American Rose Magazine 3(6): 103-104 (November-December
J. H. McFarland
The impression has prevailed that certain hybrids attributed to the late W. Albert Manda, a famous plantsman who for many years was the dominant figure in the United States Nurseries of the firm of Pitcher & Manda, at Short Hills, N. J., were the first Wichuraiana hybrids, and they were credited to Mr. Manda, presumably because his firm brought them into commerce. Thus, in the general accepted authority, Standardized Plant Names, published in 1923 by the American Joint Committee on Horticultural Nomenclature, there are credited to W. A. Manda as of 1898 and 1899, Evergreen Gem, Manda's Triumph, Pink Roamer, South Orange Perfection, and Universal Favorite.
In the office of the American Rose Society there is a meticulous desire to have accurate records and to provide the truth about roses. The publication, in 1930, of "Modern Roses," which described 2511 roses then in commerce, was the first orderly gathering of such information made available to all the rose world. The complete rewriting and revision of that work, now proceeding, is the further evidence of the desire of the Society to get things straight and keep them straight in respect to roses. It was in pursuit of this knowledge that attention was paid on a casual visit by the Editor and the late G. A. Stevens to the home of M. H. Horvath, at Mentor, Ohio, to what was there said as to the origin of these supposed first Wichuraiana hybrids. Mr. Horvath told of his experience, and in the 1930 Annual on page 203 was printed his careful story of the development of the Wichuraiana race. It appeared quite definitely that Mr. Horvath made the first hybrids, and that those made by the great Barbier of Orleans, France, and by the late M. H. Walsh, of Woods Hole, Mass., were in succession to Mr. Horvath's originations.
At the time the article above referred to was published, Mr. Horvath was not quite certain about the parentage relations. In a letter written to Secretary Hatton on August 16, 1939, Mr. Horvath, who had in the meantime looked up his old records, wrote thus:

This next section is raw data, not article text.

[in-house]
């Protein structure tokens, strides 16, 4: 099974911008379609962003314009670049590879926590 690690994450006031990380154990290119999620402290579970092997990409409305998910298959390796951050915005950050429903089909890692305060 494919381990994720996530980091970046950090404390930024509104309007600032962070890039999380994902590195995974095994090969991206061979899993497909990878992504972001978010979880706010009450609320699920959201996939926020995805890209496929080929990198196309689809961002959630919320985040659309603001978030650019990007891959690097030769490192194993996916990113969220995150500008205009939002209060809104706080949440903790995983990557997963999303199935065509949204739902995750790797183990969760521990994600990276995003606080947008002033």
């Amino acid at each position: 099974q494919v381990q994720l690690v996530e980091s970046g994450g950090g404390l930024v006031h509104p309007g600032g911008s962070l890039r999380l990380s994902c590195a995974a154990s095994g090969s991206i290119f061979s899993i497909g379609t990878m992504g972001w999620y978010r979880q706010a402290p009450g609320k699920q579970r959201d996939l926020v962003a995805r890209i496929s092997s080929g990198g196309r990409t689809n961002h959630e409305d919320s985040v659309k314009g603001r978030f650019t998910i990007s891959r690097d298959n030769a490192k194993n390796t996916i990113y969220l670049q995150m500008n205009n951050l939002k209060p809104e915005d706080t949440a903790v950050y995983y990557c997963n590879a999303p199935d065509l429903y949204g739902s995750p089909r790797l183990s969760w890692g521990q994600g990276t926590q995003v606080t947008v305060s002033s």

"It was not in New Jersey where I was employed by the firm of Pitcher & Manda (also known as United States Nurseries) but after leaving P. & M., from where I went to Newport, R.I., that the birth of the Wichuraiana hybrids occurred. It was while I was absent from Newport, leaving my plants in charge of V. Vanicek, a friend of W. A. Manda, that the original hybrid plants were given to him, thus finding their way into commerce. Corrections may now be made, because I have found the record of the missing pollinate parent of the two pink hybrids. R. Wichuraiana X Agrippina gave two crosses, including Pink Roamer and South Orange Perfection. Two others, Manda's Triumph and Universal Favorite, resulted from crossing R. Wichuraiana X Paquerette, a small imbricate-petaled dwarf white Polyantha. Evergreen Gem is R. Wichuraiana X Maréchal Niel, and an old plant of this, I believe, is still growing on the back fence of my former home at Glenville, Ohio. It was there, incidentally, that one of the Barbier boys got his first lesson on Wichuraiana hybridization."
The true story of these important roses is thus recorded for general information.